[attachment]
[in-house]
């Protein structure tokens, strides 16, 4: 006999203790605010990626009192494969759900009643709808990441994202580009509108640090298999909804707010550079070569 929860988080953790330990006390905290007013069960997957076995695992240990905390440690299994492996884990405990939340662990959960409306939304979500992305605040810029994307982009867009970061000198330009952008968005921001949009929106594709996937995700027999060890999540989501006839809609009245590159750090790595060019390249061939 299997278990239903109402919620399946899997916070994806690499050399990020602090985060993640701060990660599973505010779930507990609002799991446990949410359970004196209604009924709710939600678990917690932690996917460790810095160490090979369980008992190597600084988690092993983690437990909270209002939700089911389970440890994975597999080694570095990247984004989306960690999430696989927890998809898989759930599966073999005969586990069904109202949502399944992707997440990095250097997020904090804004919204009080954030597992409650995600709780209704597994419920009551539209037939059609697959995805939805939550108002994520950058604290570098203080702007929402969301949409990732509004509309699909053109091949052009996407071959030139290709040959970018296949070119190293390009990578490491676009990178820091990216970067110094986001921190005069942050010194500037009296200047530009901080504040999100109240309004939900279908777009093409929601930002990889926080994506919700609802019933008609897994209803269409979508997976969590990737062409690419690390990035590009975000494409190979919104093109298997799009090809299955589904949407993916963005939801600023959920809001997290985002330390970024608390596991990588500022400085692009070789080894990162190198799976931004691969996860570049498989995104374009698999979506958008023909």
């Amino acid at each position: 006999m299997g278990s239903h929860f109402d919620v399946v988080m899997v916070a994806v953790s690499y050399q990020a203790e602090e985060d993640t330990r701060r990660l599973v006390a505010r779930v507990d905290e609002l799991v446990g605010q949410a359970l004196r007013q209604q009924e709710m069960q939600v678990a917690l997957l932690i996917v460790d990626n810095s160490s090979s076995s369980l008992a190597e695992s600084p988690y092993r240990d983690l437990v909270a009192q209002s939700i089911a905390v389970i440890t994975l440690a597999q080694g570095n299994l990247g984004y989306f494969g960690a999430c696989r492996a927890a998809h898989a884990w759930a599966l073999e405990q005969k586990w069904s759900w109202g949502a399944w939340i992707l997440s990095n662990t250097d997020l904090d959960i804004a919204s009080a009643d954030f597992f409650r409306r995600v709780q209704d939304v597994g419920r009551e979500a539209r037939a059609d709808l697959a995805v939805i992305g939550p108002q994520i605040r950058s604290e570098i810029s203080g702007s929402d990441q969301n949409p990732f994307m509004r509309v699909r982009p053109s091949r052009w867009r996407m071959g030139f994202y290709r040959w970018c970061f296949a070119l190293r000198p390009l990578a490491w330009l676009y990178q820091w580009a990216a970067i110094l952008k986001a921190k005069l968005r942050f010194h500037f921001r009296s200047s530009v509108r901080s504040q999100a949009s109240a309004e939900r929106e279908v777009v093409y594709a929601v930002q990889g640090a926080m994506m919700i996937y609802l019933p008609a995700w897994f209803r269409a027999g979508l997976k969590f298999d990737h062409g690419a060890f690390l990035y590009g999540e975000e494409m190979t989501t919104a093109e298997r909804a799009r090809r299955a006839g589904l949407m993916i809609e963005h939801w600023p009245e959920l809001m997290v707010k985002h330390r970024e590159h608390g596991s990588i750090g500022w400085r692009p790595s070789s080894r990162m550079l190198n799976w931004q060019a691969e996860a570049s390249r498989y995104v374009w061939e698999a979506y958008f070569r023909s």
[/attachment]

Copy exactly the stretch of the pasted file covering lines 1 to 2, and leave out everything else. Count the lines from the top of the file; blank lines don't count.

[in-house]
């Protein structure tokens, strides 16, 4: 006999203790605010990626009192494969759900009643709808990441994202580009509108640090298999909804707010550079070569 929860988080953790330990006390905290007013069960997957076995695992240990905390440690299994492996884990405990939340662990959960409306939304979500992305605040810029994307982009867009970061000198330009952008968005921001949009929106594709996937995700027999060890999540989501006839809609009245590159750090790595060019390249061939 299997278990239903109402919620399946899997916070994806690499050399990020602090985060993640701060990660599973505010779930507990609002799991446990949410359970004196209604009924709710939600678990917690932690996917460790810095160490090979369980008992190597600084988690092993983690437990909270209002939700089911389970440890994975597999080694570095990247984004989306960690999430696989927890998809898989759930599966073999005969586990069904109202949502399944992707997440990095250097997020904090804004919204009080954030597992409650995600709780209704597994419920009551539209037939059609697959995805939805939550108002994520950058604290570098203080702007929402969301949409990732509004509309699909053109091949052009996407071959030139290709040959970018296949070119190293390009990578490491676009990178820091990216970067110094986001921190005069942050010194500037009296200047530009901080504040999100109240309004939900279908777009093409929601930002990889926080994506919700609802019933008609897994209803269409979508997976969590990737062409690419690390990035590009975000494409190979919104093109298997799009090809299955589904949407993916963005939801600023959920809001997290985002330390970024608390596991990588500022400085692009070789080894990162190198799976931004691969996860570049498989995104374009698999979506958008023909």